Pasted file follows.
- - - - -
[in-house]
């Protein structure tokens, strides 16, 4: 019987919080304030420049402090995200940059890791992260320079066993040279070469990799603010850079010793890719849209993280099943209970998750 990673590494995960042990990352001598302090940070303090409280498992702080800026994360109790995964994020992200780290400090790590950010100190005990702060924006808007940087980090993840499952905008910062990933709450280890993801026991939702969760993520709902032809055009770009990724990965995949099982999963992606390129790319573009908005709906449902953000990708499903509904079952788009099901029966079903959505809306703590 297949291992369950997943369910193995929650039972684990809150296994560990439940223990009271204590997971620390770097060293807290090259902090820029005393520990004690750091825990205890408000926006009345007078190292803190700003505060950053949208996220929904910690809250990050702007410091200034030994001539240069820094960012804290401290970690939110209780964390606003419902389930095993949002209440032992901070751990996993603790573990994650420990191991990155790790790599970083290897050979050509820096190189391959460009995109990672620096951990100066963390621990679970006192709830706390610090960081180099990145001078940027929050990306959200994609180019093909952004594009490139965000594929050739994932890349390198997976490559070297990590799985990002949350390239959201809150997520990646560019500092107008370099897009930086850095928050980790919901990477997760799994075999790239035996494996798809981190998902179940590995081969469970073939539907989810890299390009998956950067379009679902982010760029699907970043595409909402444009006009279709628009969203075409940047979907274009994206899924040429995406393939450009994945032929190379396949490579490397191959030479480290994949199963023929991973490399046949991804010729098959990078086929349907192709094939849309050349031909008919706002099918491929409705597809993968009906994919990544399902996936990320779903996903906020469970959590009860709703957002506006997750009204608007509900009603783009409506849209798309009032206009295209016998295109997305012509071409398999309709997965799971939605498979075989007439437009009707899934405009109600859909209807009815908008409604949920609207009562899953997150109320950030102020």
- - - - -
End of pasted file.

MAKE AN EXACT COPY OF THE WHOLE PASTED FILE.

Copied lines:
[in-house]
């Protein structure tokens, strides 16, 4: 019987919080304030420049402090995200940059890791992260320079066993040279070469990799603010850079010793890719849209993280099943209970998750 990673590494995960042990990352001598302090940070303090409280498992702080800026994360109790995964994020992200780290400090790590950010100190005990702060924006808007940087980090993840499952905008910062990933709450280890993801026991939702969760993520709902032809055009770009990724990965995949099982999963992606390129790319573009908005709906449902953000990708499903509904079952788009099901029966079903959505809306703590 297949291992369950997943369910193995929650039972684990809150296994560990439940223990009271204590997971620390770097060293807290090259902090820029005393520990004690750091825990205890408000926006009345007078190292803190700003505060950053949208996220929904910690809250990050702007410091200034030994001539240069820094960012804290401290970690939110209780964390606003419902389930095993949002209440032992901070751990996993603790573990994650420990191991990155790790790599970083290897050979050509820096190189391959460009995109990672620096951990100066963390621990679970006192709830706390610090960081180099990145001078940027929050990306959200994609180019093909952004594009490139965000594929050739994932890349390198997976490559070297990590799985990002949350390239959201809150997520990646560019500092107008370099897009930086850095928050980790919901990477997760799994075999790239035996494996798809981190998902179940590995081969469970073939539907989810890299390009998956950067379009679902982010760029699907970043595409909402444009006009279709628009969203075409940047979907274009994206899924040429995406393939450009994945032929190379396949490579490397191959030479480290994949199963023929991973490399046949991804010729098959990078086929349907192709094939849309050349031909008919706002099918491929409705597809993968009906994919990544399902996936990320779903996903906020469970959590009860709703957002506006997750009204608007509900009603783009409506849209798309009032206009295209016998295109997305012509071409398999309709997965799971939605498979075989007439437009009707899934405009109600859909209807009815908008409604949920609207009562899953997150109320950030102020």